by Kathryn Hone
THE first time I visited Puglia was by car, travelling the length of Italy in one exhausting July day. After miles of parasols on the bland beaches that flank the Autostrada Adriatica, the road turns inland across a vast plain, the landscape unfurling like a giant map dotted with towns and villages as far as you can see.
On the left, a distant hump denotes the mountainous Gargano peninsula; to the right is a far-off line of hills like a giant’s backbone. The red earth between is cultivated with olive groves and wheatfields.
We were bound for Gallipoli, on the Ionian Sea, inside the heel of the Italian boot. In the long, narrow strip of land that makes up Puglia, the southernmost Salento peninsula is the harshest, rockiest area in the whole impoverished region. It is also the least discovered by the outside world, and has the best swimming, in warm, clear water, that I have found anywhere in Italy.
The Ancient Greeks who created outposts of their empire in ports such as Gallipoli (“beautiful city” in Greek) must have felt at home. The arid limestone landscape of cacti and wild herbs feels like parts of Greece.
Today the old city still has a centre of whitewashed houses dominated by a medieval castle on the harbour. At the foot of the castle walls is a daily fish market, a pungent Aladdin’s cave of stalls selling tuna, swordfish, squid and shellfish. But to reach the old town, especially in the height of the tourist season, you have to negotiate the traffic of the modern town, with its sprawling street market. Half of northern Italy seems to have come south in search of sunshine and seafood.
The debilitating heat means that our children greet ideas of cultural sightseeing with wails of protest, but we manage to coax them to Lecce, 40km (25 miles) away. The walled city is a golden yellow marvel of Baroque architecture and decoration, its sandstone carvings of beasts and angels on churches and palazzi seeming new-minted. We wandered into the main piazza, a gracious setting for the 17th-century cathedral, its Bishop’s Palace and seminary.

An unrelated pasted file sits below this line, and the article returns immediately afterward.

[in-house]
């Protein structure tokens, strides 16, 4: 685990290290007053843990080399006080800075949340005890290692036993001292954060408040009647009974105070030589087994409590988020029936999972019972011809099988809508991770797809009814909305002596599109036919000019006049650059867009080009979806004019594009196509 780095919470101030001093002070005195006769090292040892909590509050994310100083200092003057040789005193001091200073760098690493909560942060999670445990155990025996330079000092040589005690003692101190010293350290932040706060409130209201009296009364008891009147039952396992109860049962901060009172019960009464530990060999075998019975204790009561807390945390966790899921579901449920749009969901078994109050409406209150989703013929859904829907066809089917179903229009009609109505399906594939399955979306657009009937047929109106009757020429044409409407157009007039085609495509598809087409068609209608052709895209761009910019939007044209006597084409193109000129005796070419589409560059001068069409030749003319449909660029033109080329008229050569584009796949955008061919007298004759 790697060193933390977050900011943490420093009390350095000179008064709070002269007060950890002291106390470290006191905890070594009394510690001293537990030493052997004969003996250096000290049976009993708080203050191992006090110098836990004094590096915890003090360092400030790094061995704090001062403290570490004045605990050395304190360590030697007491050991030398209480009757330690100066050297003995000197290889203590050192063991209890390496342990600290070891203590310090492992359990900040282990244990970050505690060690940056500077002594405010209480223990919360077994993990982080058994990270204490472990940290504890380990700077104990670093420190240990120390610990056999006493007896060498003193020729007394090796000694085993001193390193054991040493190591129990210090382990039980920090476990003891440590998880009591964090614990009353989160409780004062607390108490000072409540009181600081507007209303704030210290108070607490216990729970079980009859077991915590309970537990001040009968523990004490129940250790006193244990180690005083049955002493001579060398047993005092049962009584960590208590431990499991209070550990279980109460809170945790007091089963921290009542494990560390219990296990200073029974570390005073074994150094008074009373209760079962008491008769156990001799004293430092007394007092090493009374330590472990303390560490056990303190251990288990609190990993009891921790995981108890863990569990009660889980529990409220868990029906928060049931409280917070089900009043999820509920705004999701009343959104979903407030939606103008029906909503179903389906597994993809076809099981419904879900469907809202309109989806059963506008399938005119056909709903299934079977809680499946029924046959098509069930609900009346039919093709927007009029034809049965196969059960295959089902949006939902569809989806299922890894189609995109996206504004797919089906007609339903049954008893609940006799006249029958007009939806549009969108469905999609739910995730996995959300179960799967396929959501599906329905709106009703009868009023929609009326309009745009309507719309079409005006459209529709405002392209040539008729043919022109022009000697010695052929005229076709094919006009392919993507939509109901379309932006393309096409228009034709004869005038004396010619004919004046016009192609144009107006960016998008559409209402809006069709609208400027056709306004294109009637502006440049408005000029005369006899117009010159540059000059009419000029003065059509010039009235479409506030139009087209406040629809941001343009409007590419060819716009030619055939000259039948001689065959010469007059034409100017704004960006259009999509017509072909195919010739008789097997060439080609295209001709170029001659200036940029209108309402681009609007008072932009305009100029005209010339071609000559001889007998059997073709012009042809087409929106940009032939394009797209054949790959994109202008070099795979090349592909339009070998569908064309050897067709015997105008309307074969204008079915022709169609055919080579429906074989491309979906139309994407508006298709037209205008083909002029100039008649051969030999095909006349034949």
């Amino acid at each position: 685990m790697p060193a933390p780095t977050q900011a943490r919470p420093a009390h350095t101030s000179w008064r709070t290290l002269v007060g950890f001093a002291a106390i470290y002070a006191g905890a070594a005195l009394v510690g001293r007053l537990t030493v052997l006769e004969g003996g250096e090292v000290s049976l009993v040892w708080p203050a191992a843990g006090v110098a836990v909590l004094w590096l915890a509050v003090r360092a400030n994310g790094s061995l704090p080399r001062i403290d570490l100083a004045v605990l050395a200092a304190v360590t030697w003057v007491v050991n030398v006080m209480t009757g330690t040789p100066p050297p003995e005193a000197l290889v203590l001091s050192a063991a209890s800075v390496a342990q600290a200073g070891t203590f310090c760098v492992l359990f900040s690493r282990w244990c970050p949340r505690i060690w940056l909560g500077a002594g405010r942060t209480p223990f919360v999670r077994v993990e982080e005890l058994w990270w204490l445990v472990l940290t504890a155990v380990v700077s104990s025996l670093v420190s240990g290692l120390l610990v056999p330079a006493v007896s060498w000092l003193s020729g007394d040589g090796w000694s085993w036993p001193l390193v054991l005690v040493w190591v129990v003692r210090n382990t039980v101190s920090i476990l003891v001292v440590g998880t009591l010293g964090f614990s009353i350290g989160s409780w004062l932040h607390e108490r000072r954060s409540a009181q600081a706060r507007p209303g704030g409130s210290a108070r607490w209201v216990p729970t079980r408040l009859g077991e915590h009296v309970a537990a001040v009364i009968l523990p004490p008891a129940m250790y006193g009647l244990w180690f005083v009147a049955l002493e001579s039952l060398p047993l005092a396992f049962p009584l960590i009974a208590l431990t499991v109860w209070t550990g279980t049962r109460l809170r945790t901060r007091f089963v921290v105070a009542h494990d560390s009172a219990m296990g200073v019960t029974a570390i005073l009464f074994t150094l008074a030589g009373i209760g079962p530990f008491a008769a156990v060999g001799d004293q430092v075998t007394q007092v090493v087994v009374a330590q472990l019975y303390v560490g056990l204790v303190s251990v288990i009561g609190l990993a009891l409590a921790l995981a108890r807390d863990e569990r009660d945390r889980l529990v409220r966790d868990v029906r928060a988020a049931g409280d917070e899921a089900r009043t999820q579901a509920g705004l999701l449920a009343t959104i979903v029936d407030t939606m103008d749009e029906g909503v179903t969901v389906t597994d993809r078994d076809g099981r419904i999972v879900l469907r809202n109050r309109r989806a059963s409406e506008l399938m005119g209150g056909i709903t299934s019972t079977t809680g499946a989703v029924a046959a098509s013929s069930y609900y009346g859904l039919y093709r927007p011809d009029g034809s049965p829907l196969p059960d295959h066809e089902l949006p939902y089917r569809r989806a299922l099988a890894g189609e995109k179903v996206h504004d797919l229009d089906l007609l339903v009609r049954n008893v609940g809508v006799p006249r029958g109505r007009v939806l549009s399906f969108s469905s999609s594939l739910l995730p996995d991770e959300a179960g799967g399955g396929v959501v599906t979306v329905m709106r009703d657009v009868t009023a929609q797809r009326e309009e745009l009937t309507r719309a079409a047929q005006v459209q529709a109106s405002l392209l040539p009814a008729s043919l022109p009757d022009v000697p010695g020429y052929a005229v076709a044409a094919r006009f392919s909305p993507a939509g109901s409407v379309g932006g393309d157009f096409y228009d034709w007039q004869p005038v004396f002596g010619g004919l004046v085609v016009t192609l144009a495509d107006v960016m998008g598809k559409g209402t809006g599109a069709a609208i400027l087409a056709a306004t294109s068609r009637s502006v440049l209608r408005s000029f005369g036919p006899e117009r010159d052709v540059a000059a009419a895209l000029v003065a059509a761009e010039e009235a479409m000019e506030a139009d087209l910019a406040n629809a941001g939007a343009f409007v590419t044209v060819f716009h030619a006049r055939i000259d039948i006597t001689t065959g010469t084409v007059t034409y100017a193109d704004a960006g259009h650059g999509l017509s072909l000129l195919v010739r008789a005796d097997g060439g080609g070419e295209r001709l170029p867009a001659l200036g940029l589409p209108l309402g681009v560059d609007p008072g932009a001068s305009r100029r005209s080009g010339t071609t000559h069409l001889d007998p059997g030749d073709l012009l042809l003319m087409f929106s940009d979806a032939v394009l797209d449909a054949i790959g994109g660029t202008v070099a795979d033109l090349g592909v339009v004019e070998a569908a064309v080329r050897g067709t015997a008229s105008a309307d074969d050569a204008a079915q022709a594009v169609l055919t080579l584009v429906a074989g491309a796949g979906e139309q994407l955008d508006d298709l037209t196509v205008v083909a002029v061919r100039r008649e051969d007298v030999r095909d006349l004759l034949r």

It is still a lively university town, with many restaurants offering traditional cucina del Salento. The dishes were the result of poverty – not much meat, some fish, pasta, beans and many vegetables, both wild and cultivated. Orichietti, or little ears, is the distinctive shaped pasta, with cime di rapa, a kind of bitter broccoli; or ciceri e tria, chickpeas with home-made pasta.
Seaside trips were a more popular choice with the family.
Along the coast going north from Gallipoli we paused at the former fishing village of Santa Maria al Bagno, at the entrance to which are four large columns surrounded by palm trees, the remnants of a 17th-century fortress built to keep out Saracen marauders. Along the winding road around the next headland is the magnificent nature reserve of Porto Selvaggio.
We carried our picnic a mile through steep pinewoods throbbing with cicadas down to a rocky inlet. Here the coast is undeveloped, though it is a popular spot packed with visitors in July. The swimming is delicious because ice-cold freshwater springs run into the sea at this point, creating freezing patches of clear water.
An advantage of being on the Ionian coast is that it faces west: in the evening we sat on the rocks with a glass of wine and watched the red sun sink into the sea. Gallipoli’s Ancient Greeks probably did the same.